Friday, June 27, 2014

(Mostly) Wordless by Jed Alexander

Written and Illustrated by Jed Alexander
Published by Alternative Comics

A series of short stories, almost entirely without words, show off the creative range of Jed Alexander in this small but enjoyable collection.

Originally a Kickstarter project, Alexander came up with the idea of collecting his stories together after being asked to do so enough times that it made sense. "I can't make a hand bound book for everybody," he noted in the Kickstarter. Instead, there's now a version anyone can publish, and it's definitely a visual treat for fans of comics that lean more heavily on their visual rather than script sides.

The collection opens with "Ella and the Pirates," a story of three kids who use their vivid imagination to turn an ordinary wagon into a sailing ship and go after buried treasure. Switching onto to reality as the framing device, the story features Ella taking the leading role, dueling her friend-as-pirate and generally protecting the other male character. That's so rare as to be notable.
The images shift across the page without panels, drifting naturally into one another. It's a tale of wonder and imagination, captured for the reader, and it's no wonder folks were asking Alexander for copies. It's a great set piece.

The rest of the stories are much shorter, and cover a range of topics. "Midnight Snack," which is narrated, is the story of a man's nose and moustache, who grow rather creepy, hairy legs and take off for parts unknown. "Rainy Day" features a boy and his umbrella and was used for the cover image. "The Dancer" is a young girl in a ballerina costume practicing, while "Girl Meets Ball" is exactly what you'd think. In two more shorts, a girl tries on different Halloween costumes.

An adaptation of "Jack Be Nimble" closes out the book, with a mouse taking the role of the titular character, dressed in a marathon outfit and comically stretching before making the jump. It's a nice set up for a visual gag, and a great way to wrap things up.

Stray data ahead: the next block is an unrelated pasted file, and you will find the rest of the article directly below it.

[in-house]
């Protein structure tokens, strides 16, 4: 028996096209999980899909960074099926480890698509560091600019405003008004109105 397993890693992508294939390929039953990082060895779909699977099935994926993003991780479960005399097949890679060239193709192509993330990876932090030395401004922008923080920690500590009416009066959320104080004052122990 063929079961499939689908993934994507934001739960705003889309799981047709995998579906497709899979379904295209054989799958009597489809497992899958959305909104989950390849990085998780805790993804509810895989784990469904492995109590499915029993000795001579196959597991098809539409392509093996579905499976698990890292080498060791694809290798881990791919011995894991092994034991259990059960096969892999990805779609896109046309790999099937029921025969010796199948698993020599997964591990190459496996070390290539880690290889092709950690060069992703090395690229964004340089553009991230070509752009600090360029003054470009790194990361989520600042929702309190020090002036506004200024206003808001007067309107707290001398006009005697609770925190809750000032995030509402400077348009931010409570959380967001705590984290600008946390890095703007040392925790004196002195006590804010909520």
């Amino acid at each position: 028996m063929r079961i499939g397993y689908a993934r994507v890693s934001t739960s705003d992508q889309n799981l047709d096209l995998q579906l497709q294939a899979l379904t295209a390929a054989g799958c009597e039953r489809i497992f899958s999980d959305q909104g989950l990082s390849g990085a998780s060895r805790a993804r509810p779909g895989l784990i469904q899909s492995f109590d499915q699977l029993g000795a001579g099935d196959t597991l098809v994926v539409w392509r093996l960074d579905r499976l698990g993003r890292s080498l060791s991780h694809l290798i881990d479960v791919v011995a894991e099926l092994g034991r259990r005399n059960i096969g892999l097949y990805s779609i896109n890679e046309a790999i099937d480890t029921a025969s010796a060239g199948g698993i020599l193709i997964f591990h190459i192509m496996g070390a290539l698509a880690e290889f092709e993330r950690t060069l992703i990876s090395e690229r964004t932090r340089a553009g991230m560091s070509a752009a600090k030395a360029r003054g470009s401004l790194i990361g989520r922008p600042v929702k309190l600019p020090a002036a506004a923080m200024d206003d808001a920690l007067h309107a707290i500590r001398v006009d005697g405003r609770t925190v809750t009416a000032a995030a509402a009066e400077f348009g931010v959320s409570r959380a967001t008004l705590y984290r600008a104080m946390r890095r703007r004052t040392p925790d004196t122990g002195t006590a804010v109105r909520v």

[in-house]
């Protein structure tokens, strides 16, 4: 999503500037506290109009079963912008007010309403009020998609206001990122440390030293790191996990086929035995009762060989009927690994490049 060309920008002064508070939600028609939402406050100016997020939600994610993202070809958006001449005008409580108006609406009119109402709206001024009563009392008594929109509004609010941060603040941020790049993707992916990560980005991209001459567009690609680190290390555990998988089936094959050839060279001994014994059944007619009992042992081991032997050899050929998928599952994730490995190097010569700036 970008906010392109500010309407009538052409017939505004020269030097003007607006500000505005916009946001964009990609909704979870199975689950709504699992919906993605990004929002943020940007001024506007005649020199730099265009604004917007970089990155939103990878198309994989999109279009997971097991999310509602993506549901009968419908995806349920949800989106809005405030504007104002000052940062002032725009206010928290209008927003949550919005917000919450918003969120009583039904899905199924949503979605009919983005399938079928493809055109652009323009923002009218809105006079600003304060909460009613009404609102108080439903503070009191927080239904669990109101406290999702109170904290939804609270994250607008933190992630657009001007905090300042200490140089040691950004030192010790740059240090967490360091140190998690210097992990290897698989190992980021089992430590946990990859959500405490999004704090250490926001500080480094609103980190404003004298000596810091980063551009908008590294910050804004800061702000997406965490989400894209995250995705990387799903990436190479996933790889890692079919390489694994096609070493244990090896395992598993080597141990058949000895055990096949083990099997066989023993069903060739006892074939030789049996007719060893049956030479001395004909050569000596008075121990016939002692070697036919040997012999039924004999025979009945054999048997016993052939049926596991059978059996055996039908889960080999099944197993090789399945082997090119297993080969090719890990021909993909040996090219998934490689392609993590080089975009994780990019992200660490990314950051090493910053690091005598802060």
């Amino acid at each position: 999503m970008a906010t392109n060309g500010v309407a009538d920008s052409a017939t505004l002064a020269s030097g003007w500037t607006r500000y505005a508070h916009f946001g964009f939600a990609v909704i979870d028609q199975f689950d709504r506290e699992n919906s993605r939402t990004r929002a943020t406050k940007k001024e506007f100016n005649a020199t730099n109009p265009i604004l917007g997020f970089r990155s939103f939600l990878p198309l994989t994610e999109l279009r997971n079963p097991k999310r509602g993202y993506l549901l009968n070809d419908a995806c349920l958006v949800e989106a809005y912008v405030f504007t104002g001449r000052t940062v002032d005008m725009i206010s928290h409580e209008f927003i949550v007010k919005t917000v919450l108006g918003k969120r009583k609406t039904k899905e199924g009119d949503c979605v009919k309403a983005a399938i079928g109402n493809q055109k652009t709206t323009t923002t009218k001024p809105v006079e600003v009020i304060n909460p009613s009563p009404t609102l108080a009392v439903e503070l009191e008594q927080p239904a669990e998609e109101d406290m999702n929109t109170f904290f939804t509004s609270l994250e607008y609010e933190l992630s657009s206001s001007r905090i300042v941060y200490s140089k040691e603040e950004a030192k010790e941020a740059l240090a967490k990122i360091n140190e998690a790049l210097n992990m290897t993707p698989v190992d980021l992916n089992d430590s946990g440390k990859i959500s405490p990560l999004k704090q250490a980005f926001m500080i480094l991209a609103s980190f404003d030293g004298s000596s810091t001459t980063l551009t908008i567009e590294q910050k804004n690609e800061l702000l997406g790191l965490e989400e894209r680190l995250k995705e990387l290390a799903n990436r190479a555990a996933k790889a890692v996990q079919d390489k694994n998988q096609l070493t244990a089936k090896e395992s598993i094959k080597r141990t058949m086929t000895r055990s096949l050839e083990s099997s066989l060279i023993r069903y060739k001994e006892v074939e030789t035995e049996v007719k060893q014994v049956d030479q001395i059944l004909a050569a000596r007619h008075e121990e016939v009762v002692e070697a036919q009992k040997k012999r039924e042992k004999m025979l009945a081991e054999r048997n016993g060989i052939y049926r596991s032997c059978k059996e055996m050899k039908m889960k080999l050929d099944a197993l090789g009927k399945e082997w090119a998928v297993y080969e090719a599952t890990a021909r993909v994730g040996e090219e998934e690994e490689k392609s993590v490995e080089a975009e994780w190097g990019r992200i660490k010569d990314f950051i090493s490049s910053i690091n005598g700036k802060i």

While researching for this review, I discovered that Alexander works in what he calls a "dry brush technique" which explains why my initial thoughts on this was that it was done with watercolors but couldn't figure out why that didn't seem quite right. The effect is a cross between the look of a watercolored work and something filled in with market, and I quite like the way it looks on the page. It allows for texturing, especially in the backgrounds, but there's a much richer depth to the color without water bleeding out some of the vibrancy from darker blues, greens, and reds. It also allows for more control and no bleed.

That's a good thing, because Alexander's lines are extremely thin, which means there's no a lot of room for spillover. His work overall has the feel of children's book illustrations, and the subjects chosen here fit well with that aesthetic.

(Mostly) Wordless probably hews closer to an art book than a traditional comic, but it's definitely pretty and thanks to the art style, features a unique look that was unfamiliar to me. I'm glad I encountered it. If you're a fan of comic-as-artform, seek this out. I think you'll like what you see.

You can get a copy of (Mostly) Wordless directly from Alternative Comics.

1 comment:

  1. Great information. Thanks for providing us such a useful information. Keep up the good work and continue providing us more quality information from time to time. Alexander Technique

    ReplyDelete

Tell us what you think! (Sorry we had to go back to registered comments. Too much spam!)